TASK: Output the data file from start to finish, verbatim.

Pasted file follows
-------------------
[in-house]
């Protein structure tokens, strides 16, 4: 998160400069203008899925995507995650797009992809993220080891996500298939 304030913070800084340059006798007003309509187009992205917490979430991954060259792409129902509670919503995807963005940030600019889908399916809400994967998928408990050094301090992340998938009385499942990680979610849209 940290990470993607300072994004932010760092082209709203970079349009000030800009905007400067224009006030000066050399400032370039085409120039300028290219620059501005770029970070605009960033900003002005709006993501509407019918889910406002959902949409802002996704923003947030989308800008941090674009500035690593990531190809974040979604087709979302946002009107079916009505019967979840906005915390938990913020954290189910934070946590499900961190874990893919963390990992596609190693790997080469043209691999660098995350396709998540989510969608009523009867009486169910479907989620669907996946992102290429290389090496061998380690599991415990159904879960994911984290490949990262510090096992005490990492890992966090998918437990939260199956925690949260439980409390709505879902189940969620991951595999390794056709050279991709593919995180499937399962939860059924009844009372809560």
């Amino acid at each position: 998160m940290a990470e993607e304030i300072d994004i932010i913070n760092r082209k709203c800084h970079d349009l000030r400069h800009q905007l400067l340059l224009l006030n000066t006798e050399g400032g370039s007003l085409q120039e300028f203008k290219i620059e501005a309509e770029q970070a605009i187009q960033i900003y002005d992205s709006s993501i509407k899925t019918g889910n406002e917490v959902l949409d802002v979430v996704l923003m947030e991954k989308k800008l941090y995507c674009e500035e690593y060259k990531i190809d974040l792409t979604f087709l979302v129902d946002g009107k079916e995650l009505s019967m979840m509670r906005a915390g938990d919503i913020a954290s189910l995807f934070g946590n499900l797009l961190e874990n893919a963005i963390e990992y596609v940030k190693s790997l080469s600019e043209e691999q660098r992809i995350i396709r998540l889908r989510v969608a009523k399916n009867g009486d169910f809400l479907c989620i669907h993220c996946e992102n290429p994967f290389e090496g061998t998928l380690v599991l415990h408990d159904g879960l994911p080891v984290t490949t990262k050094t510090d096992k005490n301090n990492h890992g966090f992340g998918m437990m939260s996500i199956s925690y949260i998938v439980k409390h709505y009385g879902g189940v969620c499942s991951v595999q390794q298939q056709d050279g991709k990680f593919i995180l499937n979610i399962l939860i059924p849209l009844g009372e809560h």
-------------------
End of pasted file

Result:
[in-house]
């Protein structure tokens, strides 16, 4: 998160400069203008899925995507995650797009992809993220080891996500298939 304030913070800084340059006798007003309509187009992205917490979430991954060259792409129902509670919503995807963005940030600019889908399916809400994967998928408990050094301090992340998938009385499942990680979610849209 940290990470993607300072994004932010760092082209709203970079349009000030800009905007400067224009006030000066050399400032370039085409120039300028290219620059501005770029970070605009960033900003002005709006993501509407019918889910406002959902949409802002996704923003947030989308800008941090674009500035690593990531190809974040979604087709979302946002009107079916009505019967979840906005915390938990913020954290189910934070946590499900961190874990893919963390990992596609190693790997080469043209691999660098995350396709998540989510969608009523009867009486169910479907989620669907996946992102290429290389090496061998380690599991415990159904879960994911984290490949990262510090096992005490990492890992966090998918437990939260199956925690949260439980409390709505879902189940969620991951595999390794056709050279991709593919995180499937399962939860059924009844009372809560």
């Amino acid at each position: 998160m940290a990470e993607e304030i300072d994004i932010i913070n760092r082209k709203c800084h970079d349009l000030r400069h800009q905007l400067l340059l224009l006030n000066t006798e050399g400032g370039s007003l085409q120039e300028f203008k290219i620059e501005a309509e770029q970070a605009i187009q960033i900003y002005d992205s709006s993501i509407k899925t019918g889910n406002e917490v959902l949409d802002v979430v996704l923003m947030e991954k989308k800008l941090y995507c674009e500035e690593y060259k990531i190809d974040l792409t979604f087709l979302v129902d946002g009107k079916e995650l009505s019967m979840m509670r906005a915390g938990d919503i913020a954290s189910l995807f934070g946590n499900l797009l961190e874990n893919a963005i963390e990992y596609v940030k190693s790997l080469s600019e043209e691999q660098r992809i995350i396709r998540l889908r989510v969608a009523k399916n009867g009486d169910f809400l479907c989620i669907h993220c996946e992102n290429p994967f290389e090496g061998t998928l380690v599991l415990h408990d159904g879960l994911p080891v984290t490949t990262k050094t510090d096992k005490n301090n990492h890992g966090f992340g998918m437990m939260s996500i199956s925690y949260i998938v439980k409390h709505y009385g879902g189940v969620c499942s991951v595999q390794q298939q056709d050279g991709k990680f593919i995180l499937n979610i399962l939860i059924p849209l009844g009372e809560h």